Insanity Defense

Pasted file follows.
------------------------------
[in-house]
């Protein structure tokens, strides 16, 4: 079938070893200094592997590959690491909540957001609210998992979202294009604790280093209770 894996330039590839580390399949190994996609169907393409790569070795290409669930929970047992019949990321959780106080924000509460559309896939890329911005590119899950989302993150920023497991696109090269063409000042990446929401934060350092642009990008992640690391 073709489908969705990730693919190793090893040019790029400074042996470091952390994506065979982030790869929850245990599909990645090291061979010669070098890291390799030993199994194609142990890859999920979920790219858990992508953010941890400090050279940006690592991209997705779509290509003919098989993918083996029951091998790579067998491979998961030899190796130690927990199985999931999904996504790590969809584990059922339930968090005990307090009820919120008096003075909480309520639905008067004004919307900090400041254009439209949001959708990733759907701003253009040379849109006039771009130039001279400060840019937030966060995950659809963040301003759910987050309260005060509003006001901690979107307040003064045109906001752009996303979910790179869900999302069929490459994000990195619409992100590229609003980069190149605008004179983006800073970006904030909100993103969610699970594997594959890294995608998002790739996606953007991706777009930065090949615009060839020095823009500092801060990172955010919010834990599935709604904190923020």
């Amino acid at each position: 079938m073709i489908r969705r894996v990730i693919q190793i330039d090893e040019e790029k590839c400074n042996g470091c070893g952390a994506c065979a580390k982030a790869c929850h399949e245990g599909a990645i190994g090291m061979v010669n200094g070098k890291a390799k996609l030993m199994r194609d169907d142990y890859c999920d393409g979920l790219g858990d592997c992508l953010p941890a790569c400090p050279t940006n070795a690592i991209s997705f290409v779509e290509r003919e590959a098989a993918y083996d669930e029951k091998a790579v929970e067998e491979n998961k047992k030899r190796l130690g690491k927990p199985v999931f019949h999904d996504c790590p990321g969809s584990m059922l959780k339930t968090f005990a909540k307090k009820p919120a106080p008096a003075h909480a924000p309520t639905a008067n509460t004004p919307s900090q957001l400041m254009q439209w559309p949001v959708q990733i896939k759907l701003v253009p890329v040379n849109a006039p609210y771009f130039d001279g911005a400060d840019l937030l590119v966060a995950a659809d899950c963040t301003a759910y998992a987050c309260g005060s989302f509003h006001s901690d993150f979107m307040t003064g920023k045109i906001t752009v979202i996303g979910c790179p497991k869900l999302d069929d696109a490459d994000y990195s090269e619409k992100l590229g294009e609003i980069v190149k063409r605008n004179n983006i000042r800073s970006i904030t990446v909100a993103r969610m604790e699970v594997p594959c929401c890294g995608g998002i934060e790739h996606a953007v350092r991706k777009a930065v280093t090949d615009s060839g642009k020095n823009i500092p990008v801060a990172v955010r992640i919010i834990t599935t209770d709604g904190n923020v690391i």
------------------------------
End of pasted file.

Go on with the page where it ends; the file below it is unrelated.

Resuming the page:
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  • A criminal defense strategy that stipulates that the defendant cannot be found guilty in a given trial if he or she is deemed to be insane. The premise underlying the insanity defense is that individuals who are considered to be insane do not have adequate moral reasoning to understand right from wrong or they do not have any control over their actions. As such, individuals who do not understand the distinction between right and wrong cannot have criminal intent, or mens rea. In this regard, individuals who are deemed to be insane cannot be found guilty of a criminal offense. The first legal attempt at taking into account defendants' cognitive abilities occurred in England in 1843. Daniel M'Naghten attempted to assassinate British Prime Minister Robert ...

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